Mendelssohn at The Vyne
These videos were filmed during a workshop for the 'Mendelssohn at The Vyne' project, which aims to combine university education and heritage interpretation. The project brings advanced keyboard students to the house to learn about features of the Broadwood grand piano, purchased by William Chute in July 1846 and moved shortly afterward to The Vyne. The instrument is pictured in the Saloon in a watercolour by Martha Chute, painted c.1860.
Mendelssohn was the most popular composer in England during the middle of the 19th century. Charles Lennard Chute, who left The Vyne to the National Trust on his death in 1956, owned many of Mendelssohn's works, including scores to his oratorios Elijah and Saint Paul, the Lobgesang, and psalm settings in English, all of which survive in the house. Earlier Chute family members would certainly have known of Mendelssohn's fame, and it is likely that residents or visitors played his music on the Broadwood piano in The Vyne's Saloon.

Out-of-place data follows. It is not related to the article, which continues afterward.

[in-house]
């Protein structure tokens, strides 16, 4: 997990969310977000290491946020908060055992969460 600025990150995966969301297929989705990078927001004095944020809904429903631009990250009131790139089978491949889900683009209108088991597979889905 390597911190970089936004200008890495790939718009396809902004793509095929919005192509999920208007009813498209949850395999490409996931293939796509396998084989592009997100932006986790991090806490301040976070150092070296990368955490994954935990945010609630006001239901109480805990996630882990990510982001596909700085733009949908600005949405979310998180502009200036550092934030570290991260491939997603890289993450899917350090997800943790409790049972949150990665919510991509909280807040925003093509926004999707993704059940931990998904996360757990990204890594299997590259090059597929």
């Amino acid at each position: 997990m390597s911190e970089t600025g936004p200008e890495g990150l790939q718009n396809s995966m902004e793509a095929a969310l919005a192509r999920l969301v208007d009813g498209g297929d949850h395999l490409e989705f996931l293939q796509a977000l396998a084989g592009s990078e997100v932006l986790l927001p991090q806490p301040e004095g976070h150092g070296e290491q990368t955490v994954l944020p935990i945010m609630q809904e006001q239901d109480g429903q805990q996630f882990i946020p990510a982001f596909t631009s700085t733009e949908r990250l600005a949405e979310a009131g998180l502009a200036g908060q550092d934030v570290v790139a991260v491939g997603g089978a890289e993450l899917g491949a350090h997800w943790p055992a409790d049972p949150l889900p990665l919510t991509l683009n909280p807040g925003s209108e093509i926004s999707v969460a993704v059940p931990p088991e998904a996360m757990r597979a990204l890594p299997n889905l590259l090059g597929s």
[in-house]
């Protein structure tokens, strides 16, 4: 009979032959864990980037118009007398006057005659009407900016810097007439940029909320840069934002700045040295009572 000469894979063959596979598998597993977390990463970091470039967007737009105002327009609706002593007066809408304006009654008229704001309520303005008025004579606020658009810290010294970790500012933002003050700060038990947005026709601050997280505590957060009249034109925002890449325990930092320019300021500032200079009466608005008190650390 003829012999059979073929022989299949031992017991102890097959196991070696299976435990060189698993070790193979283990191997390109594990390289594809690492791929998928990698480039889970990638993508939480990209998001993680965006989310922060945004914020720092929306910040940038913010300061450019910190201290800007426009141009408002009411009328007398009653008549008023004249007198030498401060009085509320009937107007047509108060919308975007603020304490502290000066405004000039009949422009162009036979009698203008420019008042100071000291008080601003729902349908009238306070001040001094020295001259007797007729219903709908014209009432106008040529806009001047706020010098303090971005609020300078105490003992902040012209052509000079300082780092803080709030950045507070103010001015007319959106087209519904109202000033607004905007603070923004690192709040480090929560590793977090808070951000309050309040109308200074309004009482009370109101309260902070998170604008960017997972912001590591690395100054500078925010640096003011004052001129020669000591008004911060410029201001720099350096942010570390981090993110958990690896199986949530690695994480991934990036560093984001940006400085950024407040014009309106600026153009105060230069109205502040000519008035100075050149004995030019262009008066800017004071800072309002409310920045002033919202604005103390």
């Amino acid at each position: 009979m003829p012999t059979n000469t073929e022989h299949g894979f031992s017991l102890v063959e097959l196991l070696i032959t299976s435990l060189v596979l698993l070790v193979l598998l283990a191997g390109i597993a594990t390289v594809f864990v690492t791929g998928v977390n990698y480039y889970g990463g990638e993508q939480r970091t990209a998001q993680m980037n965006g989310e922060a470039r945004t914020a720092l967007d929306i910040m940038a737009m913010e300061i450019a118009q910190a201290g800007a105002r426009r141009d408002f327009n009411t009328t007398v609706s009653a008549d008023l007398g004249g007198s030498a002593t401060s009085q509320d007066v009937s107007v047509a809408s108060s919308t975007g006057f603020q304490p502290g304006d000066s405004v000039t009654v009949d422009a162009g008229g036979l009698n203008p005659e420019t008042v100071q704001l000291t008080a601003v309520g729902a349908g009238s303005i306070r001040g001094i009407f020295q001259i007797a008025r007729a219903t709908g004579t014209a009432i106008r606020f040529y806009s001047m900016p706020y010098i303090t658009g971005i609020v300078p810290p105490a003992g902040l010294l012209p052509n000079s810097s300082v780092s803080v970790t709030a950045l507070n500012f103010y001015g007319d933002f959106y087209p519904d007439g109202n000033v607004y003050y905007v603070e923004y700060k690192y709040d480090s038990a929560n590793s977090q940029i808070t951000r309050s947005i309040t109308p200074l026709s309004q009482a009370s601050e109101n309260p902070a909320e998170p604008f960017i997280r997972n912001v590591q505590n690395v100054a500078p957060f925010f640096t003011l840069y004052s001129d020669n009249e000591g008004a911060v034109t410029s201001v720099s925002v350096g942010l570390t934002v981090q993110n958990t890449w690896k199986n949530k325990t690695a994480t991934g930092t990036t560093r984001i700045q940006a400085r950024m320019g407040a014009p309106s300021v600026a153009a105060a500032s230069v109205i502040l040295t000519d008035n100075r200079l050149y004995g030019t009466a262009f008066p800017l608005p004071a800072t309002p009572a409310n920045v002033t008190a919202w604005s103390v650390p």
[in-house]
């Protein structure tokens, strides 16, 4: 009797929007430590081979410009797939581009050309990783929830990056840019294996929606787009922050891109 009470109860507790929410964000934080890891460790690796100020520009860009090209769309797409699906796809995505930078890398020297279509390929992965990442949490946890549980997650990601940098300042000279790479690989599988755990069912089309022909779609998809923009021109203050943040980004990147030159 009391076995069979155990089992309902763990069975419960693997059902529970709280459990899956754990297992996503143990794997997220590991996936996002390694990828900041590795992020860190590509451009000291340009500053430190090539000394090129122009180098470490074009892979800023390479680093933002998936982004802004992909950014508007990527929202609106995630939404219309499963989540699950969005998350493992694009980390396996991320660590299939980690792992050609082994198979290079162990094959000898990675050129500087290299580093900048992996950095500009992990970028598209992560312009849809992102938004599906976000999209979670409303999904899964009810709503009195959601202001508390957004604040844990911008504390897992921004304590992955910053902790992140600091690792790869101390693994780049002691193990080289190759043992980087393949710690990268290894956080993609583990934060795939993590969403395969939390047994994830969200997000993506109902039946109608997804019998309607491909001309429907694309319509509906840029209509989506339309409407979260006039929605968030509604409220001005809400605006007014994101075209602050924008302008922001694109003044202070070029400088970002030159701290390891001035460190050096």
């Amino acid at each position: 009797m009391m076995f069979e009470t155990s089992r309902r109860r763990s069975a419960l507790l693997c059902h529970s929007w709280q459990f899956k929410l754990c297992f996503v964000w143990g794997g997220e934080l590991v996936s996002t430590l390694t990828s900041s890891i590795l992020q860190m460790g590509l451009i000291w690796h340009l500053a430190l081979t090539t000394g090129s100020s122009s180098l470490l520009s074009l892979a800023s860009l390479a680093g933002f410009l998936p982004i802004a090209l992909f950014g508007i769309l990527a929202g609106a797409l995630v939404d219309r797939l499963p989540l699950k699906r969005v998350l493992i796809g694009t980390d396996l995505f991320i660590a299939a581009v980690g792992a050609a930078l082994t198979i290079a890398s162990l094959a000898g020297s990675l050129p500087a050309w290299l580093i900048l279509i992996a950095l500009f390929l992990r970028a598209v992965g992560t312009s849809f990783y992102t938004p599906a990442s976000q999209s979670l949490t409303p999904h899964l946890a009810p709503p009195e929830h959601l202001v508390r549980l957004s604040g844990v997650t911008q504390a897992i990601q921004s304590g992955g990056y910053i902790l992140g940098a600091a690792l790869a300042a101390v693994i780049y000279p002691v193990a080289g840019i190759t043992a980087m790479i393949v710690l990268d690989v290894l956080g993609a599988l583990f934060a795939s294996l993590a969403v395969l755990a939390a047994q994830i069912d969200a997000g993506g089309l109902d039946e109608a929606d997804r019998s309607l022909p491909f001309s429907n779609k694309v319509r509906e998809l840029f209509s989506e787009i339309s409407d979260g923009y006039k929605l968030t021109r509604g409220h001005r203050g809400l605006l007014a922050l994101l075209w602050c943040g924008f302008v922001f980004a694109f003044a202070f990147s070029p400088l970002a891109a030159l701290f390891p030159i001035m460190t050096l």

Led by historical keyboard expert Professor David Owen Norris, students from the University of Southampton learned about the construction of the instrument and received coaching on their own performances of Mendelssohn's Lieder ohne Worte (Songs Without Words). The workshop took place during normal opening hours and was freely open to visitors, who were able to come and go at will. An information sheet for visitors supplied context on the piano, Mendelssohn's music, and the performers. The videos in this gallery provide descriptions and reactions to the event and include David Owen Norris's film presenting the technical features of The Vyne's piano.